No matter what happens, the forecast is either a little bit wrong, or really wrong. I will be least surprised if a future breach has an impact within the intervals I’ve created when incident response goes as described.

What influenced my forecast?

Here’s what was running through my mind while approximating:

  • The previous incident is a hugely important data point. The “Good Response” will probably look similar in magnitude to the previous breach.
  • However, the company has grown quite a bit since it’s previous incident. It has a larger audience and customers are spending more. I can’t copy the previous incident impact. Instead, I have to work with its current proportions, and reconsider the new value of a customer.
  • I expanded and positioned an interval starting from percentage damages from the previous incident to compensate for these unknowns.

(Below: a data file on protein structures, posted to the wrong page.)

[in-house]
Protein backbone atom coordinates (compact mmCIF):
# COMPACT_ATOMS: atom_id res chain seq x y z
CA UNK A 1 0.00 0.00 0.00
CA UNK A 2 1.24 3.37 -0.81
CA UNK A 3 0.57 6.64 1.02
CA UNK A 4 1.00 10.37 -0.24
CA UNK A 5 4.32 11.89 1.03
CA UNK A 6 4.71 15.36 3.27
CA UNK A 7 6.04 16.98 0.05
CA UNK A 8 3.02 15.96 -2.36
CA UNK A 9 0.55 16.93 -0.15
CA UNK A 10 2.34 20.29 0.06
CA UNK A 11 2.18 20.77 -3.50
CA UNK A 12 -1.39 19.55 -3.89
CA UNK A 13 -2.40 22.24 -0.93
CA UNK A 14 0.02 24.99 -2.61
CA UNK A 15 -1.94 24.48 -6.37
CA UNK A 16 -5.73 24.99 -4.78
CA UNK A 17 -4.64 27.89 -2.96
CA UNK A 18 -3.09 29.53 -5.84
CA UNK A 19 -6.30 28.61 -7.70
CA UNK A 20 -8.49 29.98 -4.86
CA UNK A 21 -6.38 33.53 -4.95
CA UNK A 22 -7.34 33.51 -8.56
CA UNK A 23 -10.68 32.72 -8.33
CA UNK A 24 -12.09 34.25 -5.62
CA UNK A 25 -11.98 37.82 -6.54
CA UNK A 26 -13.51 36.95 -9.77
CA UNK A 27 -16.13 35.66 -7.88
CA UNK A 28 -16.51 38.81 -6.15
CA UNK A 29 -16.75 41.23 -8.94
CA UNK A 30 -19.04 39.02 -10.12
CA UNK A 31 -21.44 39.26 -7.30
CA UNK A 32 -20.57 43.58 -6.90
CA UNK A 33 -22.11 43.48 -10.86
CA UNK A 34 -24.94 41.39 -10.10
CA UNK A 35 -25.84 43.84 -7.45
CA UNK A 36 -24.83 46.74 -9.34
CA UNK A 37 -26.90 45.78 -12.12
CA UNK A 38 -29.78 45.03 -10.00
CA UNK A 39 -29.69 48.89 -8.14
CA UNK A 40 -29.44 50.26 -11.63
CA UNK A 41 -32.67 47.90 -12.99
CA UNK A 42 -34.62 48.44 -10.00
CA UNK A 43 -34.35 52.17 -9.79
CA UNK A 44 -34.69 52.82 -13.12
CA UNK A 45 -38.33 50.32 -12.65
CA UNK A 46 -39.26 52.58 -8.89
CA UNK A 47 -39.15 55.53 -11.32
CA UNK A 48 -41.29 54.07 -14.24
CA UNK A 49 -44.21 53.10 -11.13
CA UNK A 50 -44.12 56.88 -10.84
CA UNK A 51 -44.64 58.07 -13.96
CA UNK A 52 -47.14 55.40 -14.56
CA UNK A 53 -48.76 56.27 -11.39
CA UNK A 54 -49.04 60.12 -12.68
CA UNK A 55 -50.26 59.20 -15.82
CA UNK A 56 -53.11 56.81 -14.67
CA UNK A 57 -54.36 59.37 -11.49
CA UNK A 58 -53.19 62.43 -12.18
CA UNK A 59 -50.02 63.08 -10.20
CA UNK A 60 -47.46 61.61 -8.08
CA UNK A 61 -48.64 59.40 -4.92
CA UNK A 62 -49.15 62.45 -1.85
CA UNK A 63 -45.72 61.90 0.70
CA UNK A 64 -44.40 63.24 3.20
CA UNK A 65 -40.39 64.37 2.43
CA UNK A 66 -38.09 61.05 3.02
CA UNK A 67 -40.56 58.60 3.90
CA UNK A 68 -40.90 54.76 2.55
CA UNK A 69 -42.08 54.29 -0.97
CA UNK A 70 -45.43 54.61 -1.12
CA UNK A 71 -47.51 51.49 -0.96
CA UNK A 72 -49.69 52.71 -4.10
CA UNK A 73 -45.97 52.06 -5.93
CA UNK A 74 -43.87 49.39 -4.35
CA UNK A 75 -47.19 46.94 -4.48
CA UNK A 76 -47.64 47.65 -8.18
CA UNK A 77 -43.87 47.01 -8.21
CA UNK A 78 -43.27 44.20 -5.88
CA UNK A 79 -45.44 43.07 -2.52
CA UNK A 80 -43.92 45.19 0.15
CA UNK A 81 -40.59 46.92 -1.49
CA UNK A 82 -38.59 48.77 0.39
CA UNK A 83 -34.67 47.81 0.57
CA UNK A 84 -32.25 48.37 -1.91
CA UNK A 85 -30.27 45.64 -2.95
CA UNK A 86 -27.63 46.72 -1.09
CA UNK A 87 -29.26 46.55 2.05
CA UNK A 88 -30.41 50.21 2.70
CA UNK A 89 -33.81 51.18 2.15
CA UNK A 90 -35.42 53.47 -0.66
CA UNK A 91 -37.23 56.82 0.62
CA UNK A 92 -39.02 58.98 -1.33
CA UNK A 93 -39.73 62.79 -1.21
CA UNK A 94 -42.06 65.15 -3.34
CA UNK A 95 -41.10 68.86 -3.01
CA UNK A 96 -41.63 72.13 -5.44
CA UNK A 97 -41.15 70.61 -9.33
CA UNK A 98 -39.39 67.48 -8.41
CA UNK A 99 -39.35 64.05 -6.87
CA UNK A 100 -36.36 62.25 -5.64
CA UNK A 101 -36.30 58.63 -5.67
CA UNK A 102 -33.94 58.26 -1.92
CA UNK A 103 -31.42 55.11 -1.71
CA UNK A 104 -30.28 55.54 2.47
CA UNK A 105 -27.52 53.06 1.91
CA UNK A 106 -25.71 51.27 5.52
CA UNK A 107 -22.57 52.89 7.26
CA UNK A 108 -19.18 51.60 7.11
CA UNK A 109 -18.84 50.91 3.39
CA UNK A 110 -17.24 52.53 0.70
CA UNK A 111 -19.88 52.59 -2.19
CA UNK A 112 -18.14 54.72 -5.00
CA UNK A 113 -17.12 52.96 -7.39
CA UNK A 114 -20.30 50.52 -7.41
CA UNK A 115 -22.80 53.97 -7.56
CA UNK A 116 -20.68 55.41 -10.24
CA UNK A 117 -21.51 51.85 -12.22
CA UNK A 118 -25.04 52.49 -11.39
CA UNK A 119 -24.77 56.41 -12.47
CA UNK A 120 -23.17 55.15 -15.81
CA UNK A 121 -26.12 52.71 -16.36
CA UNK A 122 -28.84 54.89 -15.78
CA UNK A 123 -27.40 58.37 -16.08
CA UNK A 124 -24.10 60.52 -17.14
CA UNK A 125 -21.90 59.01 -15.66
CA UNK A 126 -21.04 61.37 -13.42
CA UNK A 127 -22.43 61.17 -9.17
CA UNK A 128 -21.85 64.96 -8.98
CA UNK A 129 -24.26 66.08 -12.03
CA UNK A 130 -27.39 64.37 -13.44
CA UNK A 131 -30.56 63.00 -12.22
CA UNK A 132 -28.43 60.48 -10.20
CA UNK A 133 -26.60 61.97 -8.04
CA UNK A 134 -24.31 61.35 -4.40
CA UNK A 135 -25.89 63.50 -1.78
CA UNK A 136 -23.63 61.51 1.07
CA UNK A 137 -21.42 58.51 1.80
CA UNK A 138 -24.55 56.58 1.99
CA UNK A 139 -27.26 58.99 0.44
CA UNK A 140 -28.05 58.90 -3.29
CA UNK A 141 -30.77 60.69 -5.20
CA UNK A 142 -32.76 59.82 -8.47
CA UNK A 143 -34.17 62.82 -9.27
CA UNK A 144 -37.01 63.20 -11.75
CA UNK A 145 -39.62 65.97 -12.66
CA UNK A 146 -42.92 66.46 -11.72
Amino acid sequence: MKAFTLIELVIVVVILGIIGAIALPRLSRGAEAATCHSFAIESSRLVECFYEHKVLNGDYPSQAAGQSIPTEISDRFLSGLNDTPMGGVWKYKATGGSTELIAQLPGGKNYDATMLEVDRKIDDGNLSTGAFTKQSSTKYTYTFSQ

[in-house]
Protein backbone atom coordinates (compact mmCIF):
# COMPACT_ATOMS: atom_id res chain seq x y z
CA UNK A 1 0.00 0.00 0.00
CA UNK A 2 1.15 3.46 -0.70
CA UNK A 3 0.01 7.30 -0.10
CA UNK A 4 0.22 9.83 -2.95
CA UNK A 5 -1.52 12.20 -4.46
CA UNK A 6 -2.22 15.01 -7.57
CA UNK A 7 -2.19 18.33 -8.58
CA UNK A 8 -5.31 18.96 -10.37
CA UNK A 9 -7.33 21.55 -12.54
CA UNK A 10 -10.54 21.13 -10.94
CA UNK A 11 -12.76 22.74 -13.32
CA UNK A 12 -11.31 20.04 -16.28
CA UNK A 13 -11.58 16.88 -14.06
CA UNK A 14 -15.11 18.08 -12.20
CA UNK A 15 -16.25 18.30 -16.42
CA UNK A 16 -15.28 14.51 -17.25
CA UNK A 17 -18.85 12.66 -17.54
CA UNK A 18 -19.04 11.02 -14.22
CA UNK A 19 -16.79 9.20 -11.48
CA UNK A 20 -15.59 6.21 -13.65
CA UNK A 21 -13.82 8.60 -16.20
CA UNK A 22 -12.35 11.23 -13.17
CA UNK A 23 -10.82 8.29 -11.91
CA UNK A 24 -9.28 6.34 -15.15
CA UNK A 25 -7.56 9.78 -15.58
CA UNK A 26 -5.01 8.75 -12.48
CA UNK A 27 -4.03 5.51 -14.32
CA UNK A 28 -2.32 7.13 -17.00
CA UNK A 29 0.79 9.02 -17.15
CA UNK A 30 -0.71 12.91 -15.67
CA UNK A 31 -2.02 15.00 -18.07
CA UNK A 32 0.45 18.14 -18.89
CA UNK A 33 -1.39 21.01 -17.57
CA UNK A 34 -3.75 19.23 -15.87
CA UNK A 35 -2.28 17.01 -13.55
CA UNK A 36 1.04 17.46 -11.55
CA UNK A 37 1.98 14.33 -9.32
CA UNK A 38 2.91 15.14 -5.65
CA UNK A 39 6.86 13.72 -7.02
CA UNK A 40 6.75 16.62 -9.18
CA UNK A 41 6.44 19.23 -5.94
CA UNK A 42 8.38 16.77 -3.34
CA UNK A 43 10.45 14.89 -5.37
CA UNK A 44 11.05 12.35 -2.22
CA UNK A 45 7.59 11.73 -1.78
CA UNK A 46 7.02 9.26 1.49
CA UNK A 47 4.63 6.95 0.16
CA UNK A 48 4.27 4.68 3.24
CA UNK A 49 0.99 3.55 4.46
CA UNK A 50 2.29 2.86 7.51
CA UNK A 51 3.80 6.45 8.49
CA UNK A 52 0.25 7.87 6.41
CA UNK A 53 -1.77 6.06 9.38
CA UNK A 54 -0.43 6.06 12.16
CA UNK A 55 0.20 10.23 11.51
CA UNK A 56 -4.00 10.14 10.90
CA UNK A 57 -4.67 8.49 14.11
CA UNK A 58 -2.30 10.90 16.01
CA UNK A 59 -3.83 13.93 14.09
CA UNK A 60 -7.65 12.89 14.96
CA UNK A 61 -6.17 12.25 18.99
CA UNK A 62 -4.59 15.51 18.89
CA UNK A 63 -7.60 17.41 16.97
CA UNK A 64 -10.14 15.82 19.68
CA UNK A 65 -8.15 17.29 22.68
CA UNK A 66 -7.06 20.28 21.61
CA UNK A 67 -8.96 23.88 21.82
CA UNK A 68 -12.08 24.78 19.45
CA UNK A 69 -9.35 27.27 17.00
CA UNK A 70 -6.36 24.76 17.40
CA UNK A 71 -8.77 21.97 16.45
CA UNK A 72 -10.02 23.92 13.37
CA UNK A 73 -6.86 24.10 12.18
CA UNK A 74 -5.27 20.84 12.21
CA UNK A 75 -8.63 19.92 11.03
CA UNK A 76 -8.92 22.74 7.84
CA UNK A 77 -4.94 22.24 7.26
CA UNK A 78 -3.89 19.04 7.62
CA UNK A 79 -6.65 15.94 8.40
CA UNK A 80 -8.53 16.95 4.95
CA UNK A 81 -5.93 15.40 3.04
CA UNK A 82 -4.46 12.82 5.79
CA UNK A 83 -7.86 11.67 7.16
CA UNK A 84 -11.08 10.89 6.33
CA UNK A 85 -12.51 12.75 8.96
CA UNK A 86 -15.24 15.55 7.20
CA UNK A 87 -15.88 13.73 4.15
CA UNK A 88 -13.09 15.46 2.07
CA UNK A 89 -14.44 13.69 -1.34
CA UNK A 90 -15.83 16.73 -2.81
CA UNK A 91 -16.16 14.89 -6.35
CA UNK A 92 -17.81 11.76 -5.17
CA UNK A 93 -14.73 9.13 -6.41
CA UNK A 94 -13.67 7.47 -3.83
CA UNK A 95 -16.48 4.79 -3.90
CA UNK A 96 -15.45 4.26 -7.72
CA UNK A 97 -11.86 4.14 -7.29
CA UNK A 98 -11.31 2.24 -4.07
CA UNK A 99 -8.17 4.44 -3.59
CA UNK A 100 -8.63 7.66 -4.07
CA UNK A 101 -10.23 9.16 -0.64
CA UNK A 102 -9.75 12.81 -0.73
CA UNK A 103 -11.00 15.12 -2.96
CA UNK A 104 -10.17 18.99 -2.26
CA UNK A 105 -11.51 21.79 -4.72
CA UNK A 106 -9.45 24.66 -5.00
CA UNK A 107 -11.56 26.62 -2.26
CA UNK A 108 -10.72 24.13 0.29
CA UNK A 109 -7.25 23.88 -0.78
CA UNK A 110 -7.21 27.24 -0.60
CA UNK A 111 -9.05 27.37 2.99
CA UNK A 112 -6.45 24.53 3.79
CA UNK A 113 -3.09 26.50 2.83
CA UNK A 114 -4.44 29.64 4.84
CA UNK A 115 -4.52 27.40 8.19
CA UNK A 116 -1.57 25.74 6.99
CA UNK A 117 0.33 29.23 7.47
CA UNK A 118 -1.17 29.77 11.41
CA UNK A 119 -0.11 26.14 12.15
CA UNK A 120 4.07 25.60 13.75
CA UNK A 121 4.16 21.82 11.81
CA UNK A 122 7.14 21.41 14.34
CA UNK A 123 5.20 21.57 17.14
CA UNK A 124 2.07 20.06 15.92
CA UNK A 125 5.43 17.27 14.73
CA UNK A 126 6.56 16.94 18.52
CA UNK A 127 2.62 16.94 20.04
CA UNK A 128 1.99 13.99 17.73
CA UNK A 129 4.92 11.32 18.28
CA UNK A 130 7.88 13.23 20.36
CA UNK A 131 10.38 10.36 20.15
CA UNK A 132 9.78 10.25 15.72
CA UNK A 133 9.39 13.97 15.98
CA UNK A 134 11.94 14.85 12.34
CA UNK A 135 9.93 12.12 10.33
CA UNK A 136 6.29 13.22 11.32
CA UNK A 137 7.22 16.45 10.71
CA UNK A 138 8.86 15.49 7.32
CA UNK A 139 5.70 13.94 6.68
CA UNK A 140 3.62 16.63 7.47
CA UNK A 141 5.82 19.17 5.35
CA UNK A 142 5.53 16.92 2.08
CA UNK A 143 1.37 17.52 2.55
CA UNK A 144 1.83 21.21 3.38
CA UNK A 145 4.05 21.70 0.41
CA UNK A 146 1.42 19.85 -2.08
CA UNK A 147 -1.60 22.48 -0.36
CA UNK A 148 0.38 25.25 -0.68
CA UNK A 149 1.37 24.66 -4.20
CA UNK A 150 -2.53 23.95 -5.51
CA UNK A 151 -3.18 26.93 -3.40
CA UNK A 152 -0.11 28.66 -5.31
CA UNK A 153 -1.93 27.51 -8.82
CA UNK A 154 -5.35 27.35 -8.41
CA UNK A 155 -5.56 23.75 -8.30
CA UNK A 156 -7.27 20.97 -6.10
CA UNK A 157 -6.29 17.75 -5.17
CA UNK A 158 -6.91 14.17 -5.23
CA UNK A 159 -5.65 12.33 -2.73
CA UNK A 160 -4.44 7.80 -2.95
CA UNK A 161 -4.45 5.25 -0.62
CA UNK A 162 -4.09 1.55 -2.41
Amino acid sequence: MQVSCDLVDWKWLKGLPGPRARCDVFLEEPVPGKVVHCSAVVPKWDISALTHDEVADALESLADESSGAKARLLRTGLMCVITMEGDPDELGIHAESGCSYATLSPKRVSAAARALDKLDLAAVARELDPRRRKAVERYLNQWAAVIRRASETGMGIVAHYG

• The interval I approximated (90% of possible incidents) excludes the top (and bottom) 5% of incident response possibilities. If I wanted to include absolute extreme scenarios, I could very simply approach this again with 95–99% intervals in mind.
  • A media cycle for most incidents will end in single digit days, without follow up. I know this from personal experience. This company seemed unlikely to have sustained headlines in a breach. This area also has a reference class available of how stocks are influenced after a breach, which also help approximate “length” of attention by observers.
  • This company has absurdly loyal customers who were openly cheering for the company during the incident.
  • This company is not supporting mission critical infrastructure for its customers. (A prolonged outage isn’t a @badthingsdaily tweet)
  • If I didn’t have the reference incident, I would have probably widened the interval quite a bit from my current forecast. I was careful not to narrow it too much to overcompensate by having reference data.